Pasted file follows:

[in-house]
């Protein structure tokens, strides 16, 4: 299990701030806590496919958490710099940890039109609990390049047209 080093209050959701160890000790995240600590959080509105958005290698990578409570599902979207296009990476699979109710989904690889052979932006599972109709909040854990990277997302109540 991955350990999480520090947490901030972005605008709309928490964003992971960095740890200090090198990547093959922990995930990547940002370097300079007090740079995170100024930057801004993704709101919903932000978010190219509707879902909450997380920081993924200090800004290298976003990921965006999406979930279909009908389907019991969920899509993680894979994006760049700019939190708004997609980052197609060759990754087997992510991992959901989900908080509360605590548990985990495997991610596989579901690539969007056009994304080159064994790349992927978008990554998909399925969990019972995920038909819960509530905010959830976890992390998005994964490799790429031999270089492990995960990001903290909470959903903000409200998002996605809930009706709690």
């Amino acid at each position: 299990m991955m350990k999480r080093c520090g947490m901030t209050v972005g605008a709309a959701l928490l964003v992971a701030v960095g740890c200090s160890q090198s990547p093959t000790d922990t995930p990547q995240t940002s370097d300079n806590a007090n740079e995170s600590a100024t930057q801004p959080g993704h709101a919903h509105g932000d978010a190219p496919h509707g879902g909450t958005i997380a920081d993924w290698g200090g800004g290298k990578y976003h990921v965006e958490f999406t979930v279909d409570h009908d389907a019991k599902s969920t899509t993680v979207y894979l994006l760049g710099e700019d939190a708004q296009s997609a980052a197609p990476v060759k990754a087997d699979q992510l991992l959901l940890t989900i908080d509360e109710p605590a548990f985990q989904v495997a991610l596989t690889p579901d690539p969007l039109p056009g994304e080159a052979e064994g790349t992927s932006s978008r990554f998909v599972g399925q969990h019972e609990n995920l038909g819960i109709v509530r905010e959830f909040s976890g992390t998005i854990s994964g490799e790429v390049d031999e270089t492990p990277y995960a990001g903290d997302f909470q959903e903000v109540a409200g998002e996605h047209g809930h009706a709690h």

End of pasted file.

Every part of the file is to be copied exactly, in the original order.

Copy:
[in-house]
């Protein structure tokens, strides 16, 4: 299990701030806590496919958490710099940890039109609990390049047209 080093209050959701160890000790995240600590959080509105958005290698990578409570599902979207296009990476699979109710989904690889052979932006599972109709909040854990990277997302109540 991955350990999480520090947490901030972005605008709309928490964003992971960095740890200090090198990547093959922990995930990547940002370097300079007090740079995170100024930057801004993704709101919903932000978010190219509707879902909450997380920081993924200090800004290298976003990921965006999406979930279909009908389907019991969920899509993680894979994006760049700019939190708004997609980052197609060759990754087997992510991992959901989900908080509360605590548990985990495997991610596989579901690539969007056009994304080159064994790349992927978008990554998909399925969990019972995920038909819960509530905010959830976890992390998005994964490799790429031999270089492990995960990001903290909470959903903000409200998002996605809930009706709690």
């Amino acid at each position: 299990m991955m350990k999480r080093c520090g947490m901030t209050v972005g605008a709309a959701l928490l964003v992971a701030v960095g740890c200090s160890q090198s990547p093959t000790d922990t995930p990547q995240t940002s370097d300079n806590a007090n740079e995170s600590a100024t930057q801004p959080g993704h709101a919903h509105g932000d978010a190219p496919h509707g879902g909450t958005i997380a920081d993924w290698g200090g800004g290298k990578y976003h990921v965006e958490f999406t979930v279909d409570h009908d389907a019991k599902s969920t899509t993680v979207y894979l994006l760049g710099e700019d939190a708004q296009s997609a980052a197609p990476v060759k990754a087997d699979q992510l991992l959901l940890t989900i908080d509360e109710p605590a548990f985990q989904v495997a991610l596989t690889p579901d690539p969007l039109p056009g994304e080159a052979e064994g790349t992927s932006s978008r990554f998909v599972g399925q969990h019972e609990n995920l038909g819960i109709v509530r905010e959830f909040s976890g992390t998005i854990s994964g490799e790429v390049d031999e270089t492990p990277y995960a990001g903290d997302f909470q959903e903000v109540a409200g998002e996605h047209g809930h009706a709690h």